- Bitcoin, which showed some signs of retaking US$40,000 last week has since fallen to US$37,700 at the time of writing while Ether is barely clinging on to US$2,600.
- Nevertheless, that cryptocurrencies continue to be used as a means to support the Ukrainian people has been put into the spotlight as a relatively speedy means by which anyone in the world can send aid.
While weekends are a tricky time for cryptocurrencies under normal circumstances, especially given the diminished volumes traded, Western sanctions are now putting risk assets into sharp focus, and benchmark digital assets slipped into the last day of February.
Bitcoin, which showed some signs of retaking US$40,000 last week has since fallen to US$37,700 at the time of writing while Ether is barely clinging on to US$2,600.
Nevertheless, Bitcoin remains well above key technical levels that would push it into oversold territory, managing to stay well above US$33,000 and there are signs that any rally, regardless of how short-lived, could indicate seller exhaustion.
Helping cryptocurrency prices though is the stream of donations made in the cryptocurrency, pouring in after the Russian invasion.
Technical indicators look promising as well and a constructive rally could push Bitcoin to the US$50,000 to US$55,000 level, according to a note by Rick Bensignor, President of Bensignor Investment Strategies and a former strategist for Morgan Stanley (+2.98%).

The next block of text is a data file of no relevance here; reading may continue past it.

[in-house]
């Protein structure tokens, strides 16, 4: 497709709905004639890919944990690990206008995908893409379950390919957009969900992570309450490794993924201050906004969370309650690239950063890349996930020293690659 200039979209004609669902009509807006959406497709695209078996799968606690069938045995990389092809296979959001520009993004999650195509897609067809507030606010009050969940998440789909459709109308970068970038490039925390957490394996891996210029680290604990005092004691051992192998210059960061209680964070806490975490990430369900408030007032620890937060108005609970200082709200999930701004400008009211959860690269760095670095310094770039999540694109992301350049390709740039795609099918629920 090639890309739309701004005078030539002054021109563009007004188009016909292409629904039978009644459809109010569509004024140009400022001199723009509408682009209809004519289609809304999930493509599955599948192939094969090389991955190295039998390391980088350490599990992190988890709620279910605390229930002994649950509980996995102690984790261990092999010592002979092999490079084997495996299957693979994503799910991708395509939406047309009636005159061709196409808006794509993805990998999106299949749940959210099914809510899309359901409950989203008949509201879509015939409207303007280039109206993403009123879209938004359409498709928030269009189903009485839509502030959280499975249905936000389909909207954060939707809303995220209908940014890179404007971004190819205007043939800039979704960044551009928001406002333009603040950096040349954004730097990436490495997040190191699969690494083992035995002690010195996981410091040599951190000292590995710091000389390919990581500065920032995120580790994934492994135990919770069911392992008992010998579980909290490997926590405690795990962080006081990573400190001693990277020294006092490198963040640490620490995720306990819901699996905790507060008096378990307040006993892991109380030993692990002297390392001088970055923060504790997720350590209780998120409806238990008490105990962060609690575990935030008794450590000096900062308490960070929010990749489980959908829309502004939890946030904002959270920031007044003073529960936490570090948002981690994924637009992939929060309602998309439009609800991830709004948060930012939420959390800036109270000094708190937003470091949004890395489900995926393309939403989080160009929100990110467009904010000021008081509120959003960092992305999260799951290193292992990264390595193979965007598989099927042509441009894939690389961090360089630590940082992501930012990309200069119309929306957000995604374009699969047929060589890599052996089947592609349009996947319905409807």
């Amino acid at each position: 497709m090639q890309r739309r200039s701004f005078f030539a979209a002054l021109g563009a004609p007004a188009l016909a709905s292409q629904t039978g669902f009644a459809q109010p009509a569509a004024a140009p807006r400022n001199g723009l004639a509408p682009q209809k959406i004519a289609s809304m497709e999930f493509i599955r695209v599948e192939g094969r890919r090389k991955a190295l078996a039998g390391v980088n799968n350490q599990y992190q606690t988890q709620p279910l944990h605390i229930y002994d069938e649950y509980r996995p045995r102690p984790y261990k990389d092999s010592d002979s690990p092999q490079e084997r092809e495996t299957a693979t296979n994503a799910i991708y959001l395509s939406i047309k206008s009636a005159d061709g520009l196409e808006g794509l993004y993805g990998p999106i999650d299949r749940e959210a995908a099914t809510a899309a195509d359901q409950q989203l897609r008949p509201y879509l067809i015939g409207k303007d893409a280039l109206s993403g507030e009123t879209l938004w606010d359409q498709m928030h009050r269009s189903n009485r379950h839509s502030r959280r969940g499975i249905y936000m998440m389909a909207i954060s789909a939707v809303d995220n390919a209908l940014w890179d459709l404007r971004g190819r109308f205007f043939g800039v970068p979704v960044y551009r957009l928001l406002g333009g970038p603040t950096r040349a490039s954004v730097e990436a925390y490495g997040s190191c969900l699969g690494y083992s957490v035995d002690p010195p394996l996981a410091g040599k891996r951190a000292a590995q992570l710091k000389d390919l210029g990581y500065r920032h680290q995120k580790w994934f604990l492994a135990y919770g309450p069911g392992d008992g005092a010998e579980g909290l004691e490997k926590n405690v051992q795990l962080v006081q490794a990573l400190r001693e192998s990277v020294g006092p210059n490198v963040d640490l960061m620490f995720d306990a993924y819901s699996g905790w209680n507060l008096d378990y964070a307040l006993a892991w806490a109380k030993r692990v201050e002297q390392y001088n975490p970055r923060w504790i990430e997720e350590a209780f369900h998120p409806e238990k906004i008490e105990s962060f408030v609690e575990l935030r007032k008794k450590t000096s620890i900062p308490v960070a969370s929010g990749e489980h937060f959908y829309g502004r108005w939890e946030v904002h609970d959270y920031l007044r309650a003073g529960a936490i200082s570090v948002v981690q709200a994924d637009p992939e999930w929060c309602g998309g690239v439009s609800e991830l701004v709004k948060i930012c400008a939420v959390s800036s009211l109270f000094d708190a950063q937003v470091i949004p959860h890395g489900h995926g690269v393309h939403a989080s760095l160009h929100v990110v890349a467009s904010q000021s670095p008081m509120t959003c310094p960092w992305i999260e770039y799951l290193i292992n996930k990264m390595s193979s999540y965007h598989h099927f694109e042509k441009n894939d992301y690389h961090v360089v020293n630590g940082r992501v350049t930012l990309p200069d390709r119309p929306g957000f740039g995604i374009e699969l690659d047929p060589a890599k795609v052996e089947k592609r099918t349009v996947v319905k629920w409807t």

Cryptocurrencies in general, and Bitcoin in particular, have demonstrated resilience thanks to their use as a means to receive donations in Ukraine, to support the struggle against the Russian invasion.
Over the weekend, cryptocurrency exchange Binance announced that it would be donating US$10 million for aid to Ukrainians, including medical and humanitarian relief supplies.
And as shells rain down on Ukraine’s cities, the Bitcoin hash rate – the amount of computing power being used to mine the cryptocurrency and process transactions on the network – has taken a hit as many mining facilities face disruption from the ongoing conflict.
According to data from Blockchain.com, Bitcoin’s hash rate tumbled from a record 248.1 million terahashes as recently as February 12, to just 173.8 million on Saturday.
Both Russia and Ukraine are home to Bitcoin and other cryptocurrency miners, given access to cheap sources of energy, but which have since been impacted by the invasion.
Because some mining infrastructure are in active warzones in Ukraine, they have had to be shut off and even those which are in “safer” areas of Ukraine are preparing to relocate, should they too be embroiled in the conflict.
Soaring energy prices are also putting pressure on cryptocurrency miners, with higher energy costs eating into their profit margins.
Nevertheless, that cryptocurrencies continue to be used as a means to support the Ukrainian people has been put into the spotlight as a relatively speedy means by which anyone in the world can send aid.
Whereas a typical fiat currency transfer could take days or weeks to process, especially given that Ukraine’s infrastructure is under siege, the ability to send Bitcoin across war-torn borders stands in sharp relief to traditional money transfers and may seek to remind investors of the value proposition of cryptocurrencies.